The government’s top legal adviser, Attorney General Avichai Mendelblit, has already said that he will not support this law if and when an appeal goes to the High Court of Justice; he thinks it’s indefensible. Friends of Israel around the world, including the same Theresa May who has been hearing about Netanyahu’s obsession with Breaking the Silence, have already criticized the law.

Underlying this legislative low point is the fact that Netanyahu can’t tolerate television coverage of the evacuation of Amona – Jews being dragged out of their illegally constructed homes and synagogues by Jewish police. Such images, Netanyahu fears, will push settlers to vote for Naftali Bennett’s party, Habayit Hayehudi (Jewish Home), instead of the Likud.

The Supreme Court will likely overturn this debased legislation, which our cowardly prime minister may be counting on. In all likelihood Netanyahu will then join the chorus attacking the courts for being overly activist.

I am concerned about the courts constantly being forced to negate the endless stream of indefensible legislation being generated by right-wing think tanks. The strategy is to get away with passing as much pro-settler legislation as possible in order to maintain the occupation indefinitely – since the right wing has no solution to offer to the Israeli Palestinian conflict – and when the court puts its foot down, to weaken the courts through populist attacks.

The latest spin trotted out by Jewish Home lawmaker Bezalel Smotrich is that the courts should not get involved in what should be political decisions, which is a fancy way of saying that Smotrich does not believe in the democratic system of checks and balances when it works against the settlement enterprise. And when people like Smotrich pit “the will of the people” against court decisions, he means the small group of extremist and messianic settlers, who now dictate the priorities of an Israeli government led by an embattled but visionless prime minister.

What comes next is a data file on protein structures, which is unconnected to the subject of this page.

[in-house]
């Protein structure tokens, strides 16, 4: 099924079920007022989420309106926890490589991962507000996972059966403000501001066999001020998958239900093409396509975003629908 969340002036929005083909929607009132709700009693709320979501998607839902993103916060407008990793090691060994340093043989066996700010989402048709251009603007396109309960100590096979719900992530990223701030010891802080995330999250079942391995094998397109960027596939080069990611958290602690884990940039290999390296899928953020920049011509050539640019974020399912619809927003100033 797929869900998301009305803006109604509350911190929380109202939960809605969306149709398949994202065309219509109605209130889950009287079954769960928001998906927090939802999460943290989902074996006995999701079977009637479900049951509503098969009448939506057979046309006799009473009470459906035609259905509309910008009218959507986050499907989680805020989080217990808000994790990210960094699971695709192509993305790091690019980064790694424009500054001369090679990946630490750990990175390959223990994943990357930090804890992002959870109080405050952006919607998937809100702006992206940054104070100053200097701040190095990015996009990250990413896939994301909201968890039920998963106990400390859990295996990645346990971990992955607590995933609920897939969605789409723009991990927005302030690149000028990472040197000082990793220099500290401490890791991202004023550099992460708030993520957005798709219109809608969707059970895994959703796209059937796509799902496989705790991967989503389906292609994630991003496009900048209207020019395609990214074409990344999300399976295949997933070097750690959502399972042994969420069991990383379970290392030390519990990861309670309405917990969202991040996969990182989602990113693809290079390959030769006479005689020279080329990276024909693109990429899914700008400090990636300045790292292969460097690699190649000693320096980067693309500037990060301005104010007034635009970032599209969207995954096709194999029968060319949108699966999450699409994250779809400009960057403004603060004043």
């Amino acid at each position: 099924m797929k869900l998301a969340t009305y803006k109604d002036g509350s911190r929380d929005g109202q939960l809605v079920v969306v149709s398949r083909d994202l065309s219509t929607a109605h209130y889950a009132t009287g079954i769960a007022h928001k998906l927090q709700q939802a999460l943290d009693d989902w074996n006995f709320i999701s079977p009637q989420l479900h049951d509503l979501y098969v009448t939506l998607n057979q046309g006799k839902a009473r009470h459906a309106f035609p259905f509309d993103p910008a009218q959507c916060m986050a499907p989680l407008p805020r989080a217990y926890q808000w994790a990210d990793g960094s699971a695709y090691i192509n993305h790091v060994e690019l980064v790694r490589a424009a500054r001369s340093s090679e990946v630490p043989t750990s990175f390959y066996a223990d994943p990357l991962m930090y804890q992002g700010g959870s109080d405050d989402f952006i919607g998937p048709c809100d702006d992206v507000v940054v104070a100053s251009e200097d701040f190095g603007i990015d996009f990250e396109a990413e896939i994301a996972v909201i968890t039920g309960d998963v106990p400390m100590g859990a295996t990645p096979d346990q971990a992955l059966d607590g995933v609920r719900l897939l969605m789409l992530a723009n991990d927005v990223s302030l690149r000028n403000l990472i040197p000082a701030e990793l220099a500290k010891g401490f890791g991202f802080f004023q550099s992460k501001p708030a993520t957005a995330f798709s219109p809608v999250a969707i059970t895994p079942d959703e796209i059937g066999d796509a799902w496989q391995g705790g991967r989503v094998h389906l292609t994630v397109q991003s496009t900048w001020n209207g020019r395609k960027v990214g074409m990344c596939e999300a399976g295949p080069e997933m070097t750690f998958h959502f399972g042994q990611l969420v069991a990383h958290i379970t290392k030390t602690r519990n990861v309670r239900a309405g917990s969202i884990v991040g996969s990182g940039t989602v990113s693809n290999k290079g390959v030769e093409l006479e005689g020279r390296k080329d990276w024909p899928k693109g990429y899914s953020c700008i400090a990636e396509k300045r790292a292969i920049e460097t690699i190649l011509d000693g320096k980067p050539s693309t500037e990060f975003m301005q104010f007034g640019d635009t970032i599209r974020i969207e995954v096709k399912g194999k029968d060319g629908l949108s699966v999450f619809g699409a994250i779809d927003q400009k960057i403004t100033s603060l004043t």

But the fact that Smotrich is media savvy, telegenic and always available for interviews reminds us why we have to speak out against the land-theft law and not wait for the courts to do our work for us. Right-wing governments cannot be permitted to destroy both the Jewish and democratic foundations of Israel in order to advance their narrow settlement agenda.

Liberals in America are in shock over the Trump victory, and justifiably fear the white, racist, anti-Semitic, isolationist chorus that Steve Bannon and U.S. President Trump have unleashed. But America is big and powerful, and its system of checks and balances is resilient.

Israeli democracy has been under assault for years by the pro-settlement camp, so perhaps we are less in a state of shock. But our system of checks and balances is also weaker and less well understood by our own populace. So we must speak out, and tell ourselves, our leaders and the world there is nothing regular about stealing other people’s land, that this not the way of the democratic and Jewish state we have been fighting for.

Don Futterman is the Israeli program director for the Moriah Fund, a private American Foundation, which works to strengthen democracy and civil society in Israel. He can be heard weekly on TLV1’s The Promised Podcast.